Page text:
Such tasks are important, but clinical leaders focused on staffing, protocol development and rotations can’t make them a top priority, says Kathy Nania ’96MSA, Memorial’s executive director for women’s and children’s services. “Most of Fernando’s time has been taken up by planning for some renovations to the parent rooms, something that has been sorely needed,” she says.

That project emerged after a meeting with a couple who had stayed in one of the rooms for more than a week when their child was transferred in from another hospital. The infant didn’t survive. Carvalho attended the meeting soon after joining the staff and listened as the grief-stricken parents expressed their gratitude to Wagle and Nania for the hospital’s efforts and offered insights about their experience as a way to give back.

Today the parent rooms are painted in bright colors. New sleeper sofas and furniture make optimal use of tight spaces. Wood floors extend into bathrooms, replacing institutional tile.

As the project drew to a close around Thanksgiving, Carvalho made a difficult announcement. Family matters beckoned him home, possibly for good. His alma mater, the Pontifical Catholic University of Rio de Janeiro, had offered him a position on its design faculty. He would return to Brazil at Christmastime.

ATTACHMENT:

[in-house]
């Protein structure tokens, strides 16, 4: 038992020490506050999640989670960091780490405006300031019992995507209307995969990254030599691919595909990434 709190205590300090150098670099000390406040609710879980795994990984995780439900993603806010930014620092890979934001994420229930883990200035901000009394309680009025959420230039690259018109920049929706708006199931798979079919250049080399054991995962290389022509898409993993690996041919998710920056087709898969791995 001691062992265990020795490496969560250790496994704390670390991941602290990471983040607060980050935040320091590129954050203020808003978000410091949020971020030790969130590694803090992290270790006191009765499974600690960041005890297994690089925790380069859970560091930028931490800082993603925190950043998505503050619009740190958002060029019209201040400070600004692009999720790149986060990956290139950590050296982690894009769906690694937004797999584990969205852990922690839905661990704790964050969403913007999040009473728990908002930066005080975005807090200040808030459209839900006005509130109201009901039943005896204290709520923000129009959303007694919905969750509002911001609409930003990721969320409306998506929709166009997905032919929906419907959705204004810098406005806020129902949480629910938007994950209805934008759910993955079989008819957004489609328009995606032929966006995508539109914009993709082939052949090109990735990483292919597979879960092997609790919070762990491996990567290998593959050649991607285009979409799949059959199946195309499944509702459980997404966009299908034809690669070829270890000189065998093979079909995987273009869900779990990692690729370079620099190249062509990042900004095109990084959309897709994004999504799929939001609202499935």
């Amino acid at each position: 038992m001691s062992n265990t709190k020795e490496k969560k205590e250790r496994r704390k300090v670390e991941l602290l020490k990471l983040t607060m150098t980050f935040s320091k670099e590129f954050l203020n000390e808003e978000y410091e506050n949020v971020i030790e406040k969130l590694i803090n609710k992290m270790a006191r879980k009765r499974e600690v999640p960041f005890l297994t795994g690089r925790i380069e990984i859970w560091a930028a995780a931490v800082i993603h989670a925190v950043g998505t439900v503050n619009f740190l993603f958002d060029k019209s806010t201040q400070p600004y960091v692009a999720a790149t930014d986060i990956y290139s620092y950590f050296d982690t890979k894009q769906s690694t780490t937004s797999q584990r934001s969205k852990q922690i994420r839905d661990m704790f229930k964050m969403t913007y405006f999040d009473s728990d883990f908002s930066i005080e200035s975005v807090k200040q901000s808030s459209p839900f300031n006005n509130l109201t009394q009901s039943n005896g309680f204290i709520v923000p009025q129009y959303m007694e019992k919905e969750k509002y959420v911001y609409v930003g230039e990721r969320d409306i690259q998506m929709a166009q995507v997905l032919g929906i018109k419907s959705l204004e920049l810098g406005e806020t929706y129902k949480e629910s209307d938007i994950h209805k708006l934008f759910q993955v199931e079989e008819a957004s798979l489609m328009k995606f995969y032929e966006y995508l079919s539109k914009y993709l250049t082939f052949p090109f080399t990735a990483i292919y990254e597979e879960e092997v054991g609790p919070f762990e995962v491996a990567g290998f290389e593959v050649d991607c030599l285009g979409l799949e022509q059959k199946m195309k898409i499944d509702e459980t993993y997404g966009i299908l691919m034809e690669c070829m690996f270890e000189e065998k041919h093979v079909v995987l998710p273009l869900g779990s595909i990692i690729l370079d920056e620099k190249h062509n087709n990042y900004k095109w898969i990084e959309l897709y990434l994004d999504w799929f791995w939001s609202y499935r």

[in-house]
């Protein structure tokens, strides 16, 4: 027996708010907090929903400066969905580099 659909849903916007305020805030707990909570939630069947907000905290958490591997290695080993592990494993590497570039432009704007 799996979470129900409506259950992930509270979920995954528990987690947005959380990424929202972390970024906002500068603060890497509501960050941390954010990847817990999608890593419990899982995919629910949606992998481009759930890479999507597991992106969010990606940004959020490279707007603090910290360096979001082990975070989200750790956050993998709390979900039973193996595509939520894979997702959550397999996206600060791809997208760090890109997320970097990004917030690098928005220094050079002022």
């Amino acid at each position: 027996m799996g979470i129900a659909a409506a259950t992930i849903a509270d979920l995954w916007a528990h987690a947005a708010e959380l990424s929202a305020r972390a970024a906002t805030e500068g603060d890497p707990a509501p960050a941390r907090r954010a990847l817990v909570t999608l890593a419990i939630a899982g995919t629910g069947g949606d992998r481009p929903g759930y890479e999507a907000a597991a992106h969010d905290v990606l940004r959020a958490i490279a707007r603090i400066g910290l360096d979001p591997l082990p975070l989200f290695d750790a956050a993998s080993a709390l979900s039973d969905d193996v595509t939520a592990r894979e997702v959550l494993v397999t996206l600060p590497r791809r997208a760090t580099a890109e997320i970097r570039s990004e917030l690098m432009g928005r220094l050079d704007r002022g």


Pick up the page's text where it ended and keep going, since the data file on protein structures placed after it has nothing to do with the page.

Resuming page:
Nania and Wagle agree that keeping ties with him is a top professional and personal priority, particularly as they eyeball plans for the future hospital. “He would be very, very busy,” Nania says.

For Wagle, the Brazilian designer is a “wonderful” example of a multifaceted relationship with Notre Dame that represents an essential component of successful, 21st century healthcare: Clinical care and customer service cannot improve without innovation. “Unless we’re able to see the work that we do or imagine work that we don’t yet know how to do in new ways, we won’t survive. Memorial has been preaching that for quite some time. The good news is, we have this great partner just up the street from us that understands that.”

John Nagy is an associate editor of Notre Dame Magazine.